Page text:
Pecknold was a part-time coach at the time and being paid what McDonald said was “minimum money.” Pecknold taught at North Haven high school and also coached soccer.

The hockey team, then known as the Braves, practiced at midnight. Near the end of the season, they were only dressing 10-11 skaters for games. When it was over, Quinnipiac had a 6-15-1 record and its sixth straight losing season.

“There were just a lot of bad things that first year I was here. It was just not a good environment in any situation,” Pecknold said. “Probably the hardest thing was to get out of that mindset.”

During the summer of 1995, McDonald arrived at Quinnipiac after five years as athletic director at the University of Denver, which has won seven Division I men’s hockey NCAA championships.

He remembers showing up to his first Quinnipiac hockey game on a Sunday night in November at 8 p.m., the time it was scheduled to start. The team had to wait 45 minutes, though, for the public skating session at Hamden Rink to end.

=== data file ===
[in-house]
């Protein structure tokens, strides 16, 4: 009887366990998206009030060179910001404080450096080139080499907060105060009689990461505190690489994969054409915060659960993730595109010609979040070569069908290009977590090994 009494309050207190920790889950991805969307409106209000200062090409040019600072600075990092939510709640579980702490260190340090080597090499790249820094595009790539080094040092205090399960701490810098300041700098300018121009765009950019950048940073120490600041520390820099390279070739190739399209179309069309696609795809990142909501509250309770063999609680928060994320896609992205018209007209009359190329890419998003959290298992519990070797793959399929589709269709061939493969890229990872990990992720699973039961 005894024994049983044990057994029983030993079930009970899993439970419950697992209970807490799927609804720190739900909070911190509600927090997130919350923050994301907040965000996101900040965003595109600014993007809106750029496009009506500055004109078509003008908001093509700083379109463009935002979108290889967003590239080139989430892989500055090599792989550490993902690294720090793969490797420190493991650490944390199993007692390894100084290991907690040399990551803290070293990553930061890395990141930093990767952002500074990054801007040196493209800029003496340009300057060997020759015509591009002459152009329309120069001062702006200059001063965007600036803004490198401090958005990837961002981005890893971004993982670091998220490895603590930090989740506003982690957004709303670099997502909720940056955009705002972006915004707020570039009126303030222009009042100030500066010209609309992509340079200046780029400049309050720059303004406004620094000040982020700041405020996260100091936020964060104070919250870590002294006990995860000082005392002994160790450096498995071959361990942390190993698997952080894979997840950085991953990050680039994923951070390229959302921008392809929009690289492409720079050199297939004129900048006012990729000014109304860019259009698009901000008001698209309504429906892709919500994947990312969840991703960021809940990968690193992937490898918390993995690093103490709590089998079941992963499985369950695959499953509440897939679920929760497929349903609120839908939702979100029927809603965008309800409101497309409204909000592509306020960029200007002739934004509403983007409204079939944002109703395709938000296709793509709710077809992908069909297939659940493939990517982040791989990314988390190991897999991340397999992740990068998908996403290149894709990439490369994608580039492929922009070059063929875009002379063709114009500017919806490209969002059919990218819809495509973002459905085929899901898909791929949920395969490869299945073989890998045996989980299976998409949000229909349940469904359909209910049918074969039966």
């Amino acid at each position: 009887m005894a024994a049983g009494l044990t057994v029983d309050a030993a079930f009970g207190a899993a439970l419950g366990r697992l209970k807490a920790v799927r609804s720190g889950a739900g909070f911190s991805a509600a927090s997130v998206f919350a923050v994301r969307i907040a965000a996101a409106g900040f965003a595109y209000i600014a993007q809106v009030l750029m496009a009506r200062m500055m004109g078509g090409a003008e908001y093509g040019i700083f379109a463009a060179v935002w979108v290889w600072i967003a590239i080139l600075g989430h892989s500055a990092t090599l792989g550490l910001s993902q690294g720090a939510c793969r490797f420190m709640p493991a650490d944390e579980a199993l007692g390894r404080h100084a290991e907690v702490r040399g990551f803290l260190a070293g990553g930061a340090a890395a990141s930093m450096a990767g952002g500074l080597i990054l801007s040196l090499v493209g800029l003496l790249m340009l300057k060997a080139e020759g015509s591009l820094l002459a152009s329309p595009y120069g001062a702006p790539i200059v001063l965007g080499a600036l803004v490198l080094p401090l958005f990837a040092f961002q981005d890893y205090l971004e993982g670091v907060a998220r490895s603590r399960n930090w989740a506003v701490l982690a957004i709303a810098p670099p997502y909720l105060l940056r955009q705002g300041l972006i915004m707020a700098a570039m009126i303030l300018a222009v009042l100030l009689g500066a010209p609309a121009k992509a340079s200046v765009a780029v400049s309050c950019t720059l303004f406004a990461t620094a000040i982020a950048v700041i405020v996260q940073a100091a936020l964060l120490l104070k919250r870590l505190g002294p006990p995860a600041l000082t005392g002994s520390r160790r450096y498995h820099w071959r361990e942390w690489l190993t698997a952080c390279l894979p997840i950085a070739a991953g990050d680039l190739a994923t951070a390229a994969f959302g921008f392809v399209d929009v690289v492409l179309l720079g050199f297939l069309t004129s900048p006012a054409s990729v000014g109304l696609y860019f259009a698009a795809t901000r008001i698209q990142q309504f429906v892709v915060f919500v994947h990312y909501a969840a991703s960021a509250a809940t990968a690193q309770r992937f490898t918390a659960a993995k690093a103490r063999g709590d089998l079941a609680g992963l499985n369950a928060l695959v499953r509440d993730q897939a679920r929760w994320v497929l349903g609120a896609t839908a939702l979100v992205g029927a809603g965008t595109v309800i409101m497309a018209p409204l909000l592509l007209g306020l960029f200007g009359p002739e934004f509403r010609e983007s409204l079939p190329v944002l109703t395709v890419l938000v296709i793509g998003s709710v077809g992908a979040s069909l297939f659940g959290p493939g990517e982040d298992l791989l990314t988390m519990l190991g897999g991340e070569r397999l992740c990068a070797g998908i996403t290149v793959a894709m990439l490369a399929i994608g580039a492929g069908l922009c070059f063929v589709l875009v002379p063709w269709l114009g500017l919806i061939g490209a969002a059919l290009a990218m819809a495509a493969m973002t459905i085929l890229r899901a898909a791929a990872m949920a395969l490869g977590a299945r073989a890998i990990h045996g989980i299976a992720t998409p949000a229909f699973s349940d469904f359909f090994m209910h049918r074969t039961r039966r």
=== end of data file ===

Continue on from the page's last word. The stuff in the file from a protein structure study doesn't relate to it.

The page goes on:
The locker room situation was less than ideal, too.

“At the conclusion of the game when both teams went back to the locker room, they shared the same shower,” McDonald said. “So, that’s probably the best way to explain what the program was like.”

Movin’ On Up

In Pecknold’s third year, the 1996-97 season, the team bid farewell to midnight practices and sharing shower rooms at Hamden Rink. With the help of Lou Pane, a former Quinnipiac player and 1985 graduate, the team moved to a rink he ran in East Haven.

The team also posted its first winning season since 1988-89 with a 13-12-2 record. Quinnipiac hasn’t had a losing season since and is on track for its 11th consecutive winning season this year.

Pecknold said recruiting was the biggest reason for the program’s turnaround. He put his mark on the team by bringing in 19 freshmen for his second season.